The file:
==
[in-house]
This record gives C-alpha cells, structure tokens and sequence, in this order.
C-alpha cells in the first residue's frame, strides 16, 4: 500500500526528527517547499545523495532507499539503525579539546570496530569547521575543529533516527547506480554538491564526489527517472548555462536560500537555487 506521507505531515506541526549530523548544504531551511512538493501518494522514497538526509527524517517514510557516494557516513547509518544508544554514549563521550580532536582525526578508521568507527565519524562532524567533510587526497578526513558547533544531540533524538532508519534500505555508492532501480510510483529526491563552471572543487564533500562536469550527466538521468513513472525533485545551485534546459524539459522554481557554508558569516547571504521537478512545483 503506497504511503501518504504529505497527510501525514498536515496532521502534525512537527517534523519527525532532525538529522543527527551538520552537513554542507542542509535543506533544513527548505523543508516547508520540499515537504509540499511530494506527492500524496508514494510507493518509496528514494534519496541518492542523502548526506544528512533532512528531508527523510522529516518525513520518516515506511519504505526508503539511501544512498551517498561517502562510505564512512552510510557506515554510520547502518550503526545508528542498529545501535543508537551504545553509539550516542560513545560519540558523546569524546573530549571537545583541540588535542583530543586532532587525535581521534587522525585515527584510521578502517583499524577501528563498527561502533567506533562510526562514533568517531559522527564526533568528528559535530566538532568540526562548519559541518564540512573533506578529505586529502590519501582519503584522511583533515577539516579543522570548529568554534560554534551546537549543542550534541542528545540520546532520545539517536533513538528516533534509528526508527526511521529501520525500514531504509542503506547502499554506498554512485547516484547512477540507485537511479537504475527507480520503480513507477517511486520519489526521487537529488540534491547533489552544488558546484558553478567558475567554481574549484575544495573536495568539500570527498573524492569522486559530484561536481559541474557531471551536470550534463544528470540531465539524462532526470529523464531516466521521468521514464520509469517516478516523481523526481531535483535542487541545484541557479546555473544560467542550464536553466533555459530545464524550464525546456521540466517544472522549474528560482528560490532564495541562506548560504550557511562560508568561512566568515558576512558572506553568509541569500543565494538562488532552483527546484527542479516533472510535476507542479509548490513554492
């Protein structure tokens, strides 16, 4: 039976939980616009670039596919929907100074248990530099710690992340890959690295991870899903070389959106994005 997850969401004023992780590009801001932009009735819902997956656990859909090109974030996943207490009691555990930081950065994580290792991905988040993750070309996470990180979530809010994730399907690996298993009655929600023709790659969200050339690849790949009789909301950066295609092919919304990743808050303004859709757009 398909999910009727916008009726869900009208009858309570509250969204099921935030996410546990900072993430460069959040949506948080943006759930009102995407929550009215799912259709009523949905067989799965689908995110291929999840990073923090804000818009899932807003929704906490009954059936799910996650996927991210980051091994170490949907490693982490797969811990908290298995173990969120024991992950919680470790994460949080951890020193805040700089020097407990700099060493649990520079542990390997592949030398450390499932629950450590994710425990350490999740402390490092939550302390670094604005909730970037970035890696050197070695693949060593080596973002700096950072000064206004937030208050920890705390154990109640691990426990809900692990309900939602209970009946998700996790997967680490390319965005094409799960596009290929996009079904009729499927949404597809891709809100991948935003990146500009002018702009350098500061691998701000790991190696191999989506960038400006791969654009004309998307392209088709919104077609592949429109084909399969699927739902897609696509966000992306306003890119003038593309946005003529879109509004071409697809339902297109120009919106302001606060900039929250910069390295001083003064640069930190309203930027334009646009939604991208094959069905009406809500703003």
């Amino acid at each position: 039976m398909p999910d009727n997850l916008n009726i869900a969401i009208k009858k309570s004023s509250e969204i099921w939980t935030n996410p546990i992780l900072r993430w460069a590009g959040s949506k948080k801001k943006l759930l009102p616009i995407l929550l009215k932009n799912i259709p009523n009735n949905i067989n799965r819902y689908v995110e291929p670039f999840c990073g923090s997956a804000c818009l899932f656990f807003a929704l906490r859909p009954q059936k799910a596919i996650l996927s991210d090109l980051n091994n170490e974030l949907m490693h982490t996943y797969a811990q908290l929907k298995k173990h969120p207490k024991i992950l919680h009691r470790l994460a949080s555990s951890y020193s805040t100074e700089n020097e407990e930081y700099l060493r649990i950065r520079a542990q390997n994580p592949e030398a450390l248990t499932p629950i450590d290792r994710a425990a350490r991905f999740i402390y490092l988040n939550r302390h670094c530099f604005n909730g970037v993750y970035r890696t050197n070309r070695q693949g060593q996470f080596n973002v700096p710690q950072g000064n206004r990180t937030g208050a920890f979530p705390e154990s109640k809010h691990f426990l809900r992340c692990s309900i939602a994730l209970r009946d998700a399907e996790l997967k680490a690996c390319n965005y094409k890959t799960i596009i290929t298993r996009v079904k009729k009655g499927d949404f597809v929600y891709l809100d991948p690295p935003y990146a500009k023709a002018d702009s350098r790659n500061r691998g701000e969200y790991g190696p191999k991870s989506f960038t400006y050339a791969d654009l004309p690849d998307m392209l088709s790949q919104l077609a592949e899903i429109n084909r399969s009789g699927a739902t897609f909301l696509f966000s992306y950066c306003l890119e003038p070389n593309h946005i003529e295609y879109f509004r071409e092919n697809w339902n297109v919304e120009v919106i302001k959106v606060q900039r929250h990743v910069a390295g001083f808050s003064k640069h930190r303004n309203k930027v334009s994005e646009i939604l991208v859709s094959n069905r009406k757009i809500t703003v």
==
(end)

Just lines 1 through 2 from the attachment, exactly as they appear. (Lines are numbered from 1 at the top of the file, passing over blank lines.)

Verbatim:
[in-house]
This record gives C-alpha cells, structure tokens and sequence, in this order.